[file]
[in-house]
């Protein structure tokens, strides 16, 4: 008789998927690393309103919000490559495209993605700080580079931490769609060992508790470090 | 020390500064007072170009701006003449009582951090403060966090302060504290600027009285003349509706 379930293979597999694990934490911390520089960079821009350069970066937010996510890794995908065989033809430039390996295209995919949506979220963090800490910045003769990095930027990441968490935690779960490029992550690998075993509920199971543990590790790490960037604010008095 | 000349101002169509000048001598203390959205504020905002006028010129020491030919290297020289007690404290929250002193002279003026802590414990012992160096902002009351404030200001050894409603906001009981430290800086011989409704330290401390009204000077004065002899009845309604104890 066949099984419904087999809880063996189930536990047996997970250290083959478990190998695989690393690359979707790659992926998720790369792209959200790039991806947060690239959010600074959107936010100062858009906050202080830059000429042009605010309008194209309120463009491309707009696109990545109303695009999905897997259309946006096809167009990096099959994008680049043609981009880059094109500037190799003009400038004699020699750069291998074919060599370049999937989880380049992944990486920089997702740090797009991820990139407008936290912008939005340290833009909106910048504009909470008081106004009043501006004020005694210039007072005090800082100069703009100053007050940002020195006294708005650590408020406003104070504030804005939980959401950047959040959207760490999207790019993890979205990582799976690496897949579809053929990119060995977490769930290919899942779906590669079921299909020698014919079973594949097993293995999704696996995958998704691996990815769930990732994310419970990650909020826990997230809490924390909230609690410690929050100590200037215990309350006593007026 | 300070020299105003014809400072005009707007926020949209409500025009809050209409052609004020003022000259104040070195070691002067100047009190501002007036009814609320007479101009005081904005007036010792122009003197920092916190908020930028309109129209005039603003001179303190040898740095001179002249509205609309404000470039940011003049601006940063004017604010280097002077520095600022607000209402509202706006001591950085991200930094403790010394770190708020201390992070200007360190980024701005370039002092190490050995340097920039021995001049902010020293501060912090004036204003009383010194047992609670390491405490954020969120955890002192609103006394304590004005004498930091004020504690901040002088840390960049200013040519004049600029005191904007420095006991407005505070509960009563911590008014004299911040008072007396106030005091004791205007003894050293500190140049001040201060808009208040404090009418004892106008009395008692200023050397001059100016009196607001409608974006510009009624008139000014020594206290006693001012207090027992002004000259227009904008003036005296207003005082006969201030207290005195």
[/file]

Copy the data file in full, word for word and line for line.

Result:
[in-house]
């Protein structure tokens, strides 16, 4: 008789998927690393309103919000490559495209993605700080580079931490769609060992508790470090 | 020390500064007072170009701006003449009582951090403060966090302060504290600027009285003349509706 379930293979597999694990934490911390520089960079821009350069970066937010996510890794995908065989033809430039390996295209995919949506979220963090800490910045003769990095930027990441968490935690779960490029992550690998075993509920199971543990590790790490960037604010008095 | 000349101002169509000048001598203390959205504020905002006028010129020491030919290297020289007690404290929250002193002279003026802590414990012992160096902002009351404030200001050894409603906001009981430290800086011989409704330290401390009204000077004065002899009845309604104890 066949099984419904087999809880063996189930536990047996997970250290083959478990190998695989690393690359979707790659992926998720790369792209959200790039991806947060690239959010600074959107936010100062858009906050202080830059000429042009605010309008194209309120463009491309707009696109990545109303695009999905897997259309946006096809167009990096099959994008680049043609981009880059094109500037190799003009400038004699020699750069291998074919060599370049999937989880380049992944990486920089997702740090797009991820990139407008936290912008939005340290833009909106910048504009909470008081106004009043501006004020005694210039007072005090800082100069703009100053007050940002020195006294708005650590408020406003104070504030804005939980959401950047959040959207760490999207790019993890979205990582799976690496897949579809053929990119060995977490769930290919899942779906590669079921299909020698014919079973594949097993293995999704696996995958998704691996990815769930990732994310419970990650909020826990997230809490924390909230609690410690929050100590200037215990309350006593007026 | 300070020299105003014809400072005009707007926020949209409500025009809050209409052609004020003022000259104040070195070691002067100047009190501002007036009814609320007479101009005081904005007036010792122009003197920092916190908020930028309109129209005039603003001179303190040898740095001179002249509205609309404000470039940011003049601006940063004017604010280097002077520095600022607000209402509202706006001591950085991200930094403790010394770190708020201390992070200007360190980024701005370039002092190490050995340097920039021995001049902010020293501060912090004036204003009383010194047992609670390491405490954020969120955890002192609103006394304590004005004498930091004020504690901040002088840390960049200013040519004049600029005191904007420095006991407005505070509960009563911590008014004299911040008072007396106030005091004791205007003894050293500190140049001040201060808009208040404090009418004892106008009395008692200023050397001059100016009196607001409608974006510009009624008139000014020594206290006693001012207090027992002004000259227009904008003036005296207003005082006969201030207290005195």